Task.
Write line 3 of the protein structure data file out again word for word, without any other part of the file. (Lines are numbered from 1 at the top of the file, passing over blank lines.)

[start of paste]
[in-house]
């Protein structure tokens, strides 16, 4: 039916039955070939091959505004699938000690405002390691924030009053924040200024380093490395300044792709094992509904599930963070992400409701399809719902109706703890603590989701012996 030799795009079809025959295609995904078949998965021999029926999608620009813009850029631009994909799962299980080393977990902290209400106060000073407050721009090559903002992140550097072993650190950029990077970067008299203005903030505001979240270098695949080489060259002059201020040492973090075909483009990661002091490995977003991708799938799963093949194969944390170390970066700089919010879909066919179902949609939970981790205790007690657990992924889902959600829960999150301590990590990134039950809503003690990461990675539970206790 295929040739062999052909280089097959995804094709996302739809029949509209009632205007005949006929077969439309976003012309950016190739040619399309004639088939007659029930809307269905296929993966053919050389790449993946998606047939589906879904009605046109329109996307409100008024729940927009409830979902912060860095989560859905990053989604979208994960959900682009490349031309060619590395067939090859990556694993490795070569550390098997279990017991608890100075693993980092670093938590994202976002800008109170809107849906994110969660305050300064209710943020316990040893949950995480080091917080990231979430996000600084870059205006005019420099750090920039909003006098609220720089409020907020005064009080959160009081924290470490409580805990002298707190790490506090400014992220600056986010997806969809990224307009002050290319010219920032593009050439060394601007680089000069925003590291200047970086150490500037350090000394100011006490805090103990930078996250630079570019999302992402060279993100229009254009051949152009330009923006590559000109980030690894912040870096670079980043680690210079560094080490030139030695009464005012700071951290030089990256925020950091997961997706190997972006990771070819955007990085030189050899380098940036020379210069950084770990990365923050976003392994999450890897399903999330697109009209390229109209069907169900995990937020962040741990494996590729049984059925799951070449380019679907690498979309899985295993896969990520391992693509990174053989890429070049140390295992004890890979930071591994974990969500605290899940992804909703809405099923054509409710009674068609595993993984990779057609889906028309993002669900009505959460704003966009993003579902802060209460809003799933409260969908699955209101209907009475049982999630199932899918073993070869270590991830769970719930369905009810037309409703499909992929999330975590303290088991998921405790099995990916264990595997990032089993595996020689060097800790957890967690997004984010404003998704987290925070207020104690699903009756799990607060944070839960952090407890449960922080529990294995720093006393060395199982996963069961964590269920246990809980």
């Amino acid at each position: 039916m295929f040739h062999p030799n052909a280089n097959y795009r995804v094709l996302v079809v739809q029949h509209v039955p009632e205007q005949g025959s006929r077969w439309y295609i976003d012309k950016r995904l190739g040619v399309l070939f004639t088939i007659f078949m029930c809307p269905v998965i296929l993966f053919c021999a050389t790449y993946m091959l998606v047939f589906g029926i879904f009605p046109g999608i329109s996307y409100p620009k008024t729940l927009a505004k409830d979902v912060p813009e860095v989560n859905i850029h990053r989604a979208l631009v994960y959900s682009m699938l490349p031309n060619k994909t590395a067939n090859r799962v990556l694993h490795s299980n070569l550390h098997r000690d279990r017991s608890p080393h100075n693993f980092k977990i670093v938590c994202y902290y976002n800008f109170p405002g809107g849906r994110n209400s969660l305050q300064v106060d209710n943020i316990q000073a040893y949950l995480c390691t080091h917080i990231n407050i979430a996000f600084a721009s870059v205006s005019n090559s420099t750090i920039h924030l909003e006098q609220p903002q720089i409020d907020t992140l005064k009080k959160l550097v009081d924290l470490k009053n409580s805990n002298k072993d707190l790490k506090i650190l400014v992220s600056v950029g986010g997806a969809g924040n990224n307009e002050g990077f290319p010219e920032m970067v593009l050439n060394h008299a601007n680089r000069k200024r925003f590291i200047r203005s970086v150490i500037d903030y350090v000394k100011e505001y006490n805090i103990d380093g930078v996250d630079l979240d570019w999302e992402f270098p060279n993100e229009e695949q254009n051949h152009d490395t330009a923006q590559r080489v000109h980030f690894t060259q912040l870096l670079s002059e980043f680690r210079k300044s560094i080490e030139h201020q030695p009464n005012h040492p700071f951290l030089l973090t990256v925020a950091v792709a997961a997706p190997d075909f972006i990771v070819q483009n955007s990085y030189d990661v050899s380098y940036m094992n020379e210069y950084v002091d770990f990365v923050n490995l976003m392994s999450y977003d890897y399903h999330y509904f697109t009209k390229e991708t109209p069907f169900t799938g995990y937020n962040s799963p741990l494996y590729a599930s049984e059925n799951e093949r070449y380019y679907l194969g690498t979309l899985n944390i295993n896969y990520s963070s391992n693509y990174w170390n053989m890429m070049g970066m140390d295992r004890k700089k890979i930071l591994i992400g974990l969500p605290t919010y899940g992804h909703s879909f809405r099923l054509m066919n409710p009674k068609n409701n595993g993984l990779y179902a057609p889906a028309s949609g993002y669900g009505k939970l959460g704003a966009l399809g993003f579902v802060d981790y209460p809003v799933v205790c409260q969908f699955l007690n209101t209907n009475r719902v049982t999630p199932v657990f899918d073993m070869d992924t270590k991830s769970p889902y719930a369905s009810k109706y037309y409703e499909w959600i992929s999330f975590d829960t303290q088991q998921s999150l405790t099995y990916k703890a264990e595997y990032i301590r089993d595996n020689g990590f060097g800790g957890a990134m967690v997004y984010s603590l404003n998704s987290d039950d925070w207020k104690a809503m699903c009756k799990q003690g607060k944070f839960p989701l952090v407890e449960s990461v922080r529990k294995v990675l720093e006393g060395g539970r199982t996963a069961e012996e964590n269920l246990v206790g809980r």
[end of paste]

């Amino acid at each position: 039916m295929f040739h062999p030799n052909a280089n097959y795009r995804v094709l996302v079809v739809q029949h509209v039955p009632e205007q005949g025959s006929r077969w439309y295609i976003d012309k950016r995904l190739g040619v399309l070939f004639t088939i007659f078949m029930c809307p269905v998965i296929l993966f053919c021999a050389t790449y993946m091959l998606v047939f589906g029926i879904f009605p046109g999608i329109s996307y409100p620009k008024t729940l927009a505004k409830d979902v912060p813009e860095v989560n859905i850029h990053r989604a979208l631009v994960y959900s682009m699938l490349p031309n060619k994909t590395a067939n090859r799962v990556l694993h490795s299980n070569l550390h098997r000690d279990r017991s608890p080393h100075n693993f980092k977990i670093v938590c994202y902290y976002n800008f109170p405002g809107g849906r994110n209400s969660l305050q300064v106060d209710n943020i316990q000073a040893y949950l995480c390691t080091h917080i990231n407050i979430a996000f600084a721009s870059v205006s005019n090559s420099t750090i920039h924030l909003e006098q609220p903002q720089i409020d907020t992140l005064k009080k959160l550097v009081d924290l470490k009053n409580s805990n002298k072993d707190l790490k506090i650190l400014v992220s600056v950029g986010g997806a969809g924040n990224n307009e002050g990077f290319p010219e920032m970067v593009l050439n060394h008299a601007n680089r000069k200024r925003f590291i200047r203005s970086v150490i500037d903030y350090v000394k100011e505001y006490n805090i103990d380093g930078v996250d630079l979240d570019w999302e992402f270098p060279n993100e229009e695949q254009n051949h152009d490395t330009a923006q590559r080489v000109h980030f690894t060259q912040l870096l670079s002059e980043f680690r210079k300044s560094i080490e030139h201020q030695p009464n005012h040492p700071f951290l030089l973090t990256v925020a950091v792709a997961a997706p190997d075909f972006i990771v070819q483009n955007s990085y030189d990661v050899s380098y940036m094992n020379e210069y950084v002091d770990f990365v923050n490995l976003m392994s999450y977003d890897y399903h999330y509904f697109t009209k390229e991708t109209p069907f169900t799938g995990y937020n962040s799963p741990l494996y590729a599930s049984e059925n799951e093949r070449y380019y679907l194969g690498t979309l899985n944390i295993n896969y990520s963070s391992n693509y990174w170390n053989m890429m070049g970066m140390d295992r004890k700089k890979i930071l591994i992400g974990l969500p605290t919010y899940g992804h909703s879909f809405r099923l054509m066919n409710p009674k068609n409701n595993g993984l990779y179902a057609p889906a028309s949609g993002y669900g009505k939970l959460g704003a966009l399809g993003f579902v802060d981790y209460p809003v799933v205790c409260q969908f699955l007690n209101t209907n009475r719902v049982t999630p199932v657990f899918d073993m070869d992924t270590k991830s769970p889902y719930a369905s009810k109706y037309y409703e499909w959600i992929s999330f975590d829960t303290q088991q998921s999150l405790t099995y990916k703890a264990e595997y990032i301590r089993d595996n020689g990590f060097g800790g957890a990134m967690v997004y984010s603590l404003n998704s987290d039950d925070w207020k104690a809503m699903c009756k799990q003690g607060k944070f839960p989701l952090v407890e449960s990461v922080r529990k294995v990675l720093e006393g060395g539970r199982t996963a069961e012996e964590n269920l246990v206790g809980r």